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Key Benefits of Testamentary Trusts

Setting up a Testamentary Trust as part of your Will can provide many benefits including family law and asset protection, as well as taxation advantages.

What is a Testamentary Trust?

It is a discretionary Trust established under a Will but it does not come into effect until after the death of the person making the Will. It can last for up to 80 years.

The Trust provides a structure for a person (or persons), that is a Trustee, to manage your assets for the benefit of others (the beneficiary or beneficiaries).

The Trust can be tailored to suit your specific needs and circumstances.

 

Why are the key benefits of a Testamentary Trust?

Testamentary Trusts provide a lot of flexibility and protection for beneficiaries and assets. They also can cater for a range of different beneficiaries such as children, grandchildren and great children, and even their spouses where appropriate.

Specifically a Testamentary Trust provides:

Flexibility for your children (or other beneficiaries): The Trustee may distribute capital and income to any nominated beneficiary at any time and in any proportion. A Testamentary Trust gives your children and their children both flexibility and control over when and how they take their inheritance.

Protection for vulnerable beneficiaries: The Trustee can manage the allocation and distribution of assets or income for beneficiaries that are of a young age, have an addiction or disability.

Protection of Assets: The assets of the Trust belong to the Trust, and are not legally owned by the beneficiaries. The Trust acts as a protective device for a number of potential threats, including protection against creditors of any beneficiaries.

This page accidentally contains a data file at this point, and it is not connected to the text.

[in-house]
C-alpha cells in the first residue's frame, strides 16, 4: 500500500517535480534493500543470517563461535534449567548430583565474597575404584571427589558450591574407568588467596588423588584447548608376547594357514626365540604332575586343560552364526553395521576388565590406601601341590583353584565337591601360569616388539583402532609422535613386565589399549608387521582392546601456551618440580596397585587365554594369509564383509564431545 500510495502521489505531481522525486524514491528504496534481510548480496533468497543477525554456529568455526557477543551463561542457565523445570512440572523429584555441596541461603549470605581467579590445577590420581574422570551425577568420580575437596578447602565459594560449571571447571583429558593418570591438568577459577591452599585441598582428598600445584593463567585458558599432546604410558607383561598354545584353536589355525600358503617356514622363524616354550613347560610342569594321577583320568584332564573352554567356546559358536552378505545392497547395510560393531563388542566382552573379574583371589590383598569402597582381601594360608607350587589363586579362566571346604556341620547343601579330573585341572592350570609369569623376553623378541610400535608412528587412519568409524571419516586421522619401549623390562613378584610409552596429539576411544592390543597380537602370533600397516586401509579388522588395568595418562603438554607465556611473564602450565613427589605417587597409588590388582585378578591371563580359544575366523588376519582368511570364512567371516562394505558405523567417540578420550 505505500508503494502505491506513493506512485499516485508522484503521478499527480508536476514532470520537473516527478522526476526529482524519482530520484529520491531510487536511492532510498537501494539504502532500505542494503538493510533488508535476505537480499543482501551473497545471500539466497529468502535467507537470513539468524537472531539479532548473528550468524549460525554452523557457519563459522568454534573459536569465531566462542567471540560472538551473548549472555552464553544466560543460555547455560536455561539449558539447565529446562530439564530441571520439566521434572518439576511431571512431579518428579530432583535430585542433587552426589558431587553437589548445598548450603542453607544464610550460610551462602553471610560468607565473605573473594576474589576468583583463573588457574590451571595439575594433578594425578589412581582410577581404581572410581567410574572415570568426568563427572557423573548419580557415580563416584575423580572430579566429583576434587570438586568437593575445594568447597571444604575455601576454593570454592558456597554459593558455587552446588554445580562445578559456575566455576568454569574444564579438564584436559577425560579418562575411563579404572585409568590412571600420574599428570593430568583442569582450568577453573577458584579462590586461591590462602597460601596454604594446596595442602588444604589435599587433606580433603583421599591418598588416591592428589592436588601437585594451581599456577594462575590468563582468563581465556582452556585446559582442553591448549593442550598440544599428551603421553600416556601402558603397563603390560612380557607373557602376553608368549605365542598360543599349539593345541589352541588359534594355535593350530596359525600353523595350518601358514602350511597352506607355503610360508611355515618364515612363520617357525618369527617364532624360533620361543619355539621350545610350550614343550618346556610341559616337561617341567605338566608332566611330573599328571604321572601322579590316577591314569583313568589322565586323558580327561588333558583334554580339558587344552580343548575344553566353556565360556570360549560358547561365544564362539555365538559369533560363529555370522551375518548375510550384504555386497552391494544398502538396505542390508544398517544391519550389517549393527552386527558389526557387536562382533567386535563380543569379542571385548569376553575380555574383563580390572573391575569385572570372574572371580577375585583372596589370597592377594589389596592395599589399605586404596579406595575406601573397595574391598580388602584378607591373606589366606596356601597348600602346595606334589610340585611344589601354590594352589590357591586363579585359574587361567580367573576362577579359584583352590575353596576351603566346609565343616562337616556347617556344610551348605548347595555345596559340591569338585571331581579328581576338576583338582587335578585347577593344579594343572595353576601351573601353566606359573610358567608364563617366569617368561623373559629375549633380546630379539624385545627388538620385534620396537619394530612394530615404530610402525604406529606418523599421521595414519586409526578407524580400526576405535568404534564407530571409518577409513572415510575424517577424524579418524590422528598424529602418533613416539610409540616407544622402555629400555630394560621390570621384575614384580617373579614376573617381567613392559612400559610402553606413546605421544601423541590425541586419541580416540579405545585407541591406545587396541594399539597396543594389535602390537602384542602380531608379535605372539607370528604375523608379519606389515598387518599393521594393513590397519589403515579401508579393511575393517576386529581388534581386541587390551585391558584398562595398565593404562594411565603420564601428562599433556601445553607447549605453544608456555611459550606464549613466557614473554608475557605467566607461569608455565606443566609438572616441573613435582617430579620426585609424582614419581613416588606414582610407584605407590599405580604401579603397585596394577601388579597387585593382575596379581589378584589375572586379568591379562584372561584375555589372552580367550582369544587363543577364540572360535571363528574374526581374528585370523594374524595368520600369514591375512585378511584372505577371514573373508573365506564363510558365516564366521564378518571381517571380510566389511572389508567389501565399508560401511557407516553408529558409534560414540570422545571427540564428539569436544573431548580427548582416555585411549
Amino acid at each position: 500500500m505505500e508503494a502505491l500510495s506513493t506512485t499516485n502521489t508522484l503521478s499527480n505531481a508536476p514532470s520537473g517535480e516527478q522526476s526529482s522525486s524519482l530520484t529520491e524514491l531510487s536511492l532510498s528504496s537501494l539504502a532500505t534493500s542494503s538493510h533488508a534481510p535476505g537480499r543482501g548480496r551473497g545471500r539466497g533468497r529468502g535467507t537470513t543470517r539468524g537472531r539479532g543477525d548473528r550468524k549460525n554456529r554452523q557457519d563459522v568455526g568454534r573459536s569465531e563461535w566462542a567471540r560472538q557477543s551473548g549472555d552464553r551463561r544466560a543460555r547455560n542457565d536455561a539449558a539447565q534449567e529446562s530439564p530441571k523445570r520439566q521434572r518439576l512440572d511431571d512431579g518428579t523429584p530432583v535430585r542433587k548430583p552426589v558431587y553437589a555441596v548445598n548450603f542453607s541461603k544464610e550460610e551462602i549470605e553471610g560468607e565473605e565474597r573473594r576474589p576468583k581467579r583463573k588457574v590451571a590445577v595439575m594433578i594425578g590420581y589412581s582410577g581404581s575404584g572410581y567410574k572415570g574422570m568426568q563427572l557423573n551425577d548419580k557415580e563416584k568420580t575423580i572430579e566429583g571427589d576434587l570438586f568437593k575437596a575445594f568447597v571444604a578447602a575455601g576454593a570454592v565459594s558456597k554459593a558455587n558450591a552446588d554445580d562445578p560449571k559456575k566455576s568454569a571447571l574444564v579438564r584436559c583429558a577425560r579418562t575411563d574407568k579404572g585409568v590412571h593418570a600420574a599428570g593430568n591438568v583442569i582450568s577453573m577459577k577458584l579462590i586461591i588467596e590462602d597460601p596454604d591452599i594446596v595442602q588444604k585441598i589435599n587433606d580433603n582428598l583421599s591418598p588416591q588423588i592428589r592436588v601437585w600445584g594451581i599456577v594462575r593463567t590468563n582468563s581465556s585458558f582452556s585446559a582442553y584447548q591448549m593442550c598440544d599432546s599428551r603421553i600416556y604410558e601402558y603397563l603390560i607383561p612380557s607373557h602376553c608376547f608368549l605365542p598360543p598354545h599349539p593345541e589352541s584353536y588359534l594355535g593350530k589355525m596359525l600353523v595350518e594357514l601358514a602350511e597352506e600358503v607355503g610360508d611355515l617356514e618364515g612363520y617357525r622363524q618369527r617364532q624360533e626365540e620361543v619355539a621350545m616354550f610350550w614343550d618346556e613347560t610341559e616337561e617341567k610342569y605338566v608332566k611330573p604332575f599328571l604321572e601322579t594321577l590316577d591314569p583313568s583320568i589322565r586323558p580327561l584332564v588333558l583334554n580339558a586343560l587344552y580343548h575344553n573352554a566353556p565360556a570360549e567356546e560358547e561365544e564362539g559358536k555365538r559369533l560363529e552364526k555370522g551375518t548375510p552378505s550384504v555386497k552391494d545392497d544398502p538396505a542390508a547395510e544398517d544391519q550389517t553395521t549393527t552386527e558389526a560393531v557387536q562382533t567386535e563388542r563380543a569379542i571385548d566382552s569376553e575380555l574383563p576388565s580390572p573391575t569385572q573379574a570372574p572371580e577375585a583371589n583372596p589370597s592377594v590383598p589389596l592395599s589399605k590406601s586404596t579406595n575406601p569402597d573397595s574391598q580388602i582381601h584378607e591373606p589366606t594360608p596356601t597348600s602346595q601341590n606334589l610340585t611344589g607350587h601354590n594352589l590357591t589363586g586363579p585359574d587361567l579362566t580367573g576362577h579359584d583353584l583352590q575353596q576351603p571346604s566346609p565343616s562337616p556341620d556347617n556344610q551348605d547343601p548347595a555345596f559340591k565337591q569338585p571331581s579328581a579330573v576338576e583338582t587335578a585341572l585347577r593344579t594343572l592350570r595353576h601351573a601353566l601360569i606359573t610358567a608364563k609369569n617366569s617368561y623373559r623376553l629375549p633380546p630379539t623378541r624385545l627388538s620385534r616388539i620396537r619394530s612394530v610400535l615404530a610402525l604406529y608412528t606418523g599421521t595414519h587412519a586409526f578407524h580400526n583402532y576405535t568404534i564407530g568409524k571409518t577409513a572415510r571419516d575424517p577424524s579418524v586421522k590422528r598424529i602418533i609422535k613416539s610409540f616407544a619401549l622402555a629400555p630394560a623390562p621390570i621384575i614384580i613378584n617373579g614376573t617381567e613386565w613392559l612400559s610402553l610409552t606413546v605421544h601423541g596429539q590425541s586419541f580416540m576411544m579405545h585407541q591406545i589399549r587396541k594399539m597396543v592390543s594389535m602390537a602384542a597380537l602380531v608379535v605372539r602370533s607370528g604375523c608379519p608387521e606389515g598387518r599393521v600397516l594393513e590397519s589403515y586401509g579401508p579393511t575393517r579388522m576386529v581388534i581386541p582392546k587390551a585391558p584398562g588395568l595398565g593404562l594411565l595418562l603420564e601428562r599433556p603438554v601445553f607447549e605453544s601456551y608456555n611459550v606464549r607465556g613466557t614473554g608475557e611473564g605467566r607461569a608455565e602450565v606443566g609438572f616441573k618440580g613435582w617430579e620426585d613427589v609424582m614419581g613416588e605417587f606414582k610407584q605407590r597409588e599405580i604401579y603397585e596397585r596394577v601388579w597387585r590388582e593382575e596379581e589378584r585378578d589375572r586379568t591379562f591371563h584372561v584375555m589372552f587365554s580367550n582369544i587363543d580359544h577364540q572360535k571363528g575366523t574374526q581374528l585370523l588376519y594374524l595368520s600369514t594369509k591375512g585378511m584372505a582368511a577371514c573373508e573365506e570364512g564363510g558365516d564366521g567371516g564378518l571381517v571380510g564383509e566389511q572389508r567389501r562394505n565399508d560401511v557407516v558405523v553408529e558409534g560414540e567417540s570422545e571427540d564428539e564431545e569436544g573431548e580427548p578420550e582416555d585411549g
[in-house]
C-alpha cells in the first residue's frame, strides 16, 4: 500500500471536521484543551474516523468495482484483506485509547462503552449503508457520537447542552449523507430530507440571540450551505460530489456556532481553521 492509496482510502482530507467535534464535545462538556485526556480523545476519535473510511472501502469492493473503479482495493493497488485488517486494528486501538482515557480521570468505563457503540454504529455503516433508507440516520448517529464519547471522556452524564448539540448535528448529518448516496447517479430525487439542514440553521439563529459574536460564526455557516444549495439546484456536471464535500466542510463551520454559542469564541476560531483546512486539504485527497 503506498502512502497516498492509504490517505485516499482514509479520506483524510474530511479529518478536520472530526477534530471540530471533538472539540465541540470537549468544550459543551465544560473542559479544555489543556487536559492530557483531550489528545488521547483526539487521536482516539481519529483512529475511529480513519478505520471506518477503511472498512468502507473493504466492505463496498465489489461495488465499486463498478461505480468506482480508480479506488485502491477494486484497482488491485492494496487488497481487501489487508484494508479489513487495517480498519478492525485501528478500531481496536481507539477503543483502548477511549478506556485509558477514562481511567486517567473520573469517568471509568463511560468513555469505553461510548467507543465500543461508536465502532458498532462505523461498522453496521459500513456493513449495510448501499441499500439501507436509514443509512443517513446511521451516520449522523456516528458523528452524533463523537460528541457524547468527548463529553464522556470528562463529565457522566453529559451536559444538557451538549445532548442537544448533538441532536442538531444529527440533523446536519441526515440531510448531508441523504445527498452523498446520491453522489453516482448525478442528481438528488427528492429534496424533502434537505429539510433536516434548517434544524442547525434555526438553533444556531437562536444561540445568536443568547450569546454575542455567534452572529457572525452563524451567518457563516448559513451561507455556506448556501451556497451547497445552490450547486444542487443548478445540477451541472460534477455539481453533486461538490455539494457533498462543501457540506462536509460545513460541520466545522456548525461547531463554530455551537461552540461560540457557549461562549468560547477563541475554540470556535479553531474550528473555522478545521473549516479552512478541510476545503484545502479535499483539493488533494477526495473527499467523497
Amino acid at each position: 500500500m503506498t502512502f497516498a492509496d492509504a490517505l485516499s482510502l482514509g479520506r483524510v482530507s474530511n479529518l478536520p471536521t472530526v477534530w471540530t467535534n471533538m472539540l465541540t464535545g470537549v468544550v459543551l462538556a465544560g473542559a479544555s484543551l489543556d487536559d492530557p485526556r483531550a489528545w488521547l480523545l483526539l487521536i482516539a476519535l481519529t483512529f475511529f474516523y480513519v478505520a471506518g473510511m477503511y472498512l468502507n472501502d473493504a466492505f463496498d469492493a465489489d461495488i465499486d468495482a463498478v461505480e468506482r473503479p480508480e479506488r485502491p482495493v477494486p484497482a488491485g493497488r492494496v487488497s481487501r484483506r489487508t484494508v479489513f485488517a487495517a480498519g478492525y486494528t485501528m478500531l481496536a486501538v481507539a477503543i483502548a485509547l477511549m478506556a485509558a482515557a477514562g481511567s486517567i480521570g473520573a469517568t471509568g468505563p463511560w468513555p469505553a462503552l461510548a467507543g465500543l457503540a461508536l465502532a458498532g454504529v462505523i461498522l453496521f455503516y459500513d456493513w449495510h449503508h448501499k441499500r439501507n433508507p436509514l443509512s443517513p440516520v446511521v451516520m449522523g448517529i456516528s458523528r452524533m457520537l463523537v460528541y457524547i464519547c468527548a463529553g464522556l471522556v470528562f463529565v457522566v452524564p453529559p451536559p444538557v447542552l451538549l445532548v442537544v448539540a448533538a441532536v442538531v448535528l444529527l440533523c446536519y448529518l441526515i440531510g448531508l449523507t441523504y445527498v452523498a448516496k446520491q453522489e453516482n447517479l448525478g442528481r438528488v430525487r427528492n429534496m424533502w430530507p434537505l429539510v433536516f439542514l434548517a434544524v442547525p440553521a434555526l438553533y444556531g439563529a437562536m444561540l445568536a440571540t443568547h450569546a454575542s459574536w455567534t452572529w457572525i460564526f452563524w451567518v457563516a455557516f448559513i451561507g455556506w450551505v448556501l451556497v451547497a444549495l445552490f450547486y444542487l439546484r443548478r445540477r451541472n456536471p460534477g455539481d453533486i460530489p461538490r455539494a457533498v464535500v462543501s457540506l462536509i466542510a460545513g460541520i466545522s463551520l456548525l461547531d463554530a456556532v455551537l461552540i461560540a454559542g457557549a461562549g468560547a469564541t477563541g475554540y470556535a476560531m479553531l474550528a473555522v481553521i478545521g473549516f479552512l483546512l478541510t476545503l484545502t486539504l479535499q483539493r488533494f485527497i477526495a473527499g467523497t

Protection against marital or financial problems: Since the beneficiaries don’t own the Trust’s assets, in the case of divorce or bankruptcy, any unallocated income or capital is not included in the calculation of a beneficiary’s assets.

Taxation advantages: Income beneficiaries receive from a gift, such as rent from an investment property, or capital gains when they sell it, is taxable. However the beneficiaries only pay tax on income at their own individual tax rates.

Income streaming: Further to the above there may be considerable tax savings if income from the Trust can be ‘streamed’ to children under 18 years old, as preferential tax rates can be accessed.

This is achieved under Section 102AG of the Income Tax Assessment Act 1936 (ITAA). The Act specifies that children under the age of 18 years who receive income from a Testamentary Trust, are taxed at a lower rate than they normally would be.

However specific benefits and tax advantages (if any) differ from situation to situation. You should seek professional legal and financial advice to cater to your individual circumstances. You can also read more about key Trust considerations here.

 

What next?

Speak to a qualified Wills and Estate professional who can provide advice on setting up a Testamentary Trust in your Will.

Contact Gill & Lane Solicitors at Sandgate via GregL@gillandlane.com.au, or 3269 8111 for a free, no obligation consultation. 

 

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Need advice on Testamentary Trusts? 

At Gill and Lane, we’re experts at navigating complex situations, Wills and Estate Planning. Contact us to find out more.

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